St. Clare’s has a specialist therapy service for children or young person who have experienced sexual abuse and their families.
If an opinion has been provided that the child or young person has given a credible account of sexual abuse, he/she may attend the Therapy Service. This opinion may have been provided by the Assessment Team in St. Clare’s Unit or another designated professional such as a Social Worker employed by Tusla.
The Assessment Team will make recommendations based on the child’s presentation, what is disclosed and what the child’s needs are, and will pass these recommendations on to the appropriate service and thus a referral may be made to the Therapy Service in St. Clare’s Unit.
A combination of therapy can be offered, including individual therapy for the child or young person, parent support, and family therapy. Groups are also provided to young people and parents.
What should we expect when attending St. Clare’s Unit for therapy?
Before the young person begins therapy in St. Clare’s Unit, parent(s)/guardian(s) attend an intake assessment with the clinician who will be working therapeutically with their child. The clinician will review the parent’s concerns, assess the needs of the child/young person and their family, and explain the therapy process to the parents. The clinician will also review, during this intake assessment, if the child/young person’s parents would also benefit from support.
What happens during my child’s first session?
St. Clare’s offers therapy that is child-centred and meets the specific needs of the young person. Therapeutic intervention will address the needs of the young person, possibly in relation to their experience of sexual abuse, but also relating to other difficulties they might be experiencing.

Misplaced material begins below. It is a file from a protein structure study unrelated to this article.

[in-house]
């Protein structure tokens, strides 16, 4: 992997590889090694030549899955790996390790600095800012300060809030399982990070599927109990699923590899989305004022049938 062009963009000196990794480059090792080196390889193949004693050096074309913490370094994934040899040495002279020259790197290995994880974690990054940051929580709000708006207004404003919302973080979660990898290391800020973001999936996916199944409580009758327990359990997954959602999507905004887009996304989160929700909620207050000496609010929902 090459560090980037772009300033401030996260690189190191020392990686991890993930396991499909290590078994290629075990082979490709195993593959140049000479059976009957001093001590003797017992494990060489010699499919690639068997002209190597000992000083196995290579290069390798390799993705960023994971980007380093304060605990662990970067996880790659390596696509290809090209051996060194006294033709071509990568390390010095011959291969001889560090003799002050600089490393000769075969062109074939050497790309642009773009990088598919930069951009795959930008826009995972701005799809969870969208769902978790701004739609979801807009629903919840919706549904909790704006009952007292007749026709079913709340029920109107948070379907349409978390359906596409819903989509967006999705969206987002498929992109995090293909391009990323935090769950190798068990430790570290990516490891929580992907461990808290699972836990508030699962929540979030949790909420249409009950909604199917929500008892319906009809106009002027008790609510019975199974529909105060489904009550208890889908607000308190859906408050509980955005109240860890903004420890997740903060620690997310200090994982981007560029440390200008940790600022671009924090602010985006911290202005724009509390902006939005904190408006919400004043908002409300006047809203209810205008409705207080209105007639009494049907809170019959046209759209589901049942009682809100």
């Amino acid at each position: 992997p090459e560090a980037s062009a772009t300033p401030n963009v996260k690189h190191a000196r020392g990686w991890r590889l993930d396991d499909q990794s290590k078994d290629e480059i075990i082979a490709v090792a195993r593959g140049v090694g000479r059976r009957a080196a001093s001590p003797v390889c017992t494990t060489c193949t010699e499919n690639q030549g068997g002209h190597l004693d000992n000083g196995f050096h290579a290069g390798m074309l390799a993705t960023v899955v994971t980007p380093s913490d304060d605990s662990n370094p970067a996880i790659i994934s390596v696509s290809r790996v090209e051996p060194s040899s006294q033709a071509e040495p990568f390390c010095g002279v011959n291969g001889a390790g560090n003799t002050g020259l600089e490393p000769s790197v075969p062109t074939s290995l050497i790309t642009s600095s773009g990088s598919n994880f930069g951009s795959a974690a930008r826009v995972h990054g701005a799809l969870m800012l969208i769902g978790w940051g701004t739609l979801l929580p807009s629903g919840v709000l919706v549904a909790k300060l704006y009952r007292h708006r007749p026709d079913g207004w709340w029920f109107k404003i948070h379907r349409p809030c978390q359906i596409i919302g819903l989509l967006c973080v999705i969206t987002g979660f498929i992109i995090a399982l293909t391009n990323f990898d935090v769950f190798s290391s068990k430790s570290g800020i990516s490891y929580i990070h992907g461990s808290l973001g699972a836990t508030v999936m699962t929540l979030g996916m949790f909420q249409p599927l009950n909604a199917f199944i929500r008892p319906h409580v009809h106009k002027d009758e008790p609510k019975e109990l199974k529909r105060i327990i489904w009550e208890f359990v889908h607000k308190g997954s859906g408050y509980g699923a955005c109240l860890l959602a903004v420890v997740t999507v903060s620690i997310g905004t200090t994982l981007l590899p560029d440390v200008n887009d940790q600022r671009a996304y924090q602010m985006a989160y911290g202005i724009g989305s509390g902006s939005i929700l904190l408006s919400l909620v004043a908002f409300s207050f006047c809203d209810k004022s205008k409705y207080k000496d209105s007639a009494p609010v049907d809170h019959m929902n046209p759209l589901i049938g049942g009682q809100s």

During the first session, the young person will meet with their therapist, another clinician from St. Clare’s Unit who will take notes during the session, and a parent/guardian will also be present. Towards the end of the session, the young person will spend some time meeting with their therapist alone, if they feel comfortable doing so.
In the first appointment, the therapist will talk through their role, the expectations of therapy with the child and identify their needs. The therapy process in St. Clare’s Unit will also be explained to the child.
How long does the first session take?
The first therapy session usually lasts for around 1-1½ hours.
How many times will my child have to come for therapy?
The amount of therapy sessions varies from child to child as it depends on the specific needs and presentation of the young person.
However, there is no limit in St. Clare’s Unit to the number of sessions that can be given to a child, depending on their age. A discussion will be had with the therapist and young person, called contracting, where the length of time the young person will attend therapy will be discussed, and reviewed regularly as the therapy progresses. Any decision to end therapy would be collaboratively discussed between the young person and therapist, unless the young person decides that they do not want to attend the service anymore. In this event, a young person would still be offered an opportunity to attend a closing session with their therapist.
What happens when the therapy is complete?
If therapeutic intervention ends for a young person at St. Clare’s Unit, they are welcome to get back in touch in the future to reengage with the service, depending on their age
What do I tell my child about coming to St. Clare’s Unit for therapy?
This will be explained to parent(s)/guardian(s) in their initial intake assessment with the therapist who will be working with their child.